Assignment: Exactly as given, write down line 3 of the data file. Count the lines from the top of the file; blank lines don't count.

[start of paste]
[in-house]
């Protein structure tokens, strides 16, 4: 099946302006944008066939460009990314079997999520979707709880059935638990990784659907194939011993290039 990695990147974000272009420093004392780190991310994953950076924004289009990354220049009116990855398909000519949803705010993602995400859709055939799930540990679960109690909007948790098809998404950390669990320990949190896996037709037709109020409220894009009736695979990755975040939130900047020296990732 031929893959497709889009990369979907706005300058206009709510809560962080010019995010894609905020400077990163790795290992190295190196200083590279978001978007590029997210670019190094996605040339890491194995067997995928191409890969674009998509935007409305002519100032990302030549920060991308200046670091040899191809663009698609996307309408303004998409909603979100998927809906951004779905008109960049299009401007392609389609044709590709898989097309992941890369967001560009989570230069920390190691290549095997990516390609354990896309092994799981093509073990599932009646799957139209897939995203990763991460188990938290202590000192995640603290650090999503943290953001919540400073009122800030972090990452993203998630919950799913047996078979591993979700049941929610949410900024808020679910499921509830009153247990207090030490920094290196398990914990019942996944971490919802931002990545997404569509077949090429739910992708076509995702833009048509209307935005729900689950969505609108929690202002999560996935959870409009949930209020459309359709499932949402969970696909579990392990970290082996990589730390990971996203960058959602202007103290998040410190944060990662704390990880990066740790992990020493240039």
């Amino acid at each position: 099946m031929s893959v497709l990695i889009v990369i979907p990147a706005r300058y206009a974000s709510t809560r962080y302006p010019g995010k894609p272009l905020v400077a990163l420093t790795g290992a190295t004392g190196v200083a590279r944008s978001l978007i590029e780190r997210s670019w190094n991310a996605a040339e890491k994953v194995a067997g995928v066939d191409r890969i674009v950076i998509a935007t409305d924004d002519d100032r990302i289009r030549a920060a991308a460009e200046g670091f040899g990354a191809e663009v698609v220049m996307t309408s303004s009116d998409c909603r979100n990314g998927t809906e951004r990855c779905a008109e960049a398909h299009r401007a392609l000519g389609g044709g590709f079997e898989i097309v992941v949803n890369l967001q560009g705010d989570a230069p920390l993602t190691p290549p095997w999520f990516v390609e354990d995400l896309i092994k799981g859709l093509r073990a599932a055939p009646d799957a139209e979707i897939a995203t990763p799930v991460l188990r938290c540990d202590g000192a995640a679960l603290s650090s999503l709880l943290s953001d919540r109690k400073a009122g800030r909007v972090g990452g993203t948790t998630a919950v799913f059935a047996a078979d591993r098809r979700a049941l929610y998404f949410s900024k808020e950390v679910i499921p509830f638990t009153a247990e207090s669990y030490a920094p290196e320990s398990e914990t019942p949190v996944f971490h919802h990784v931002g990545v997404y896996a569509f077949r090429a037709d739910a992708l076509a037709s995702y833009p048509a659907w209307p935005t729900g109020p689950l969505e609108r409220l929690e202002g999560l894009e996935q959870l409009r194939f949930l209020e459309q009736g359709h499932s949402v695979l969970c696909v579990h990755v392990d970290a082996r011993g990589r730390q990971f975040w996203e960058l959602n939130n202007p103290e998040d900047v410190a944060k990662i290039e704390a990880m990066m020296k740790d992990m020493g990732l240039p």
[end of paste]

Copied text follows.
């Amino acid at each position: 099946m031929s893959v497709l990695i889009v990369i979907p990147a706005r300058y206009a974000s709510t809560r962080y302006p010019g995010k894609p272009l905020v400077a990163l420093t790795g290992a190295t004392g190196v200083a590279r944008s978001l978007i590029e780190r997210s670019w190094n991310a996605a040339e890491k994953v194995a067997g995928v066939d191409r890969i674009v950076i998509a935007t409305d924004d002519d100032r990302i289009r030549a920060a991308a460009e200046g670091f040899g990354a191809e663009v698609v220049m996307t309408s303004s009116d998409c909603r979100n990314g998927t809906e951004r990855c779905a008109e960049a398909h299009r401007a392609l000519g389609g044709g590709f079997e898989i097309v992941v949803n890369l967001q560009g705010d989570a230069p920390l993602t190691p290549p095997w999520f990516v390609e354990d995400l896309i092994k799981g859709l093509r073990a599932a055939p009646d799957a139209e979707i897939a995203t990763p799930v991460l188990r938290c540990d202590g000192a995640a679960l603290s650090s999503l709880l943290s953001d919540r109690k400073a009122g800030r909007v972090g990452g993203t948790t998630a919950v799913f059935a047996a078979d591993r098809r979700a049941l929610y998404f949410s900024k808020e950390v679910i499921p509830f638990t009153a247990e207090s669990y030490a920094p290196e320990s398990e914990t019942p949190v996944f971490h919802h990784v931002g990545v997404y896996a569509f077949r090429a037709d739910a992708l076509a037709s995702y833009p048509a659907w209307p935005t729900g109020p689950l969505e609108r409220l929690e202002g999560l894009e996935q959870l409009r194939f949930l209020e459309q009736g359709h499932s949402v695979l969970c696909v579990h990755v392990d970290a082996r011993g990589r730390q990971f975040w996203e960058l959602n939130n202007p103290e998040d900047v410190a944060k990662i290039e704390a990880m990066m020296k740790d992990m020493g990732l240039p």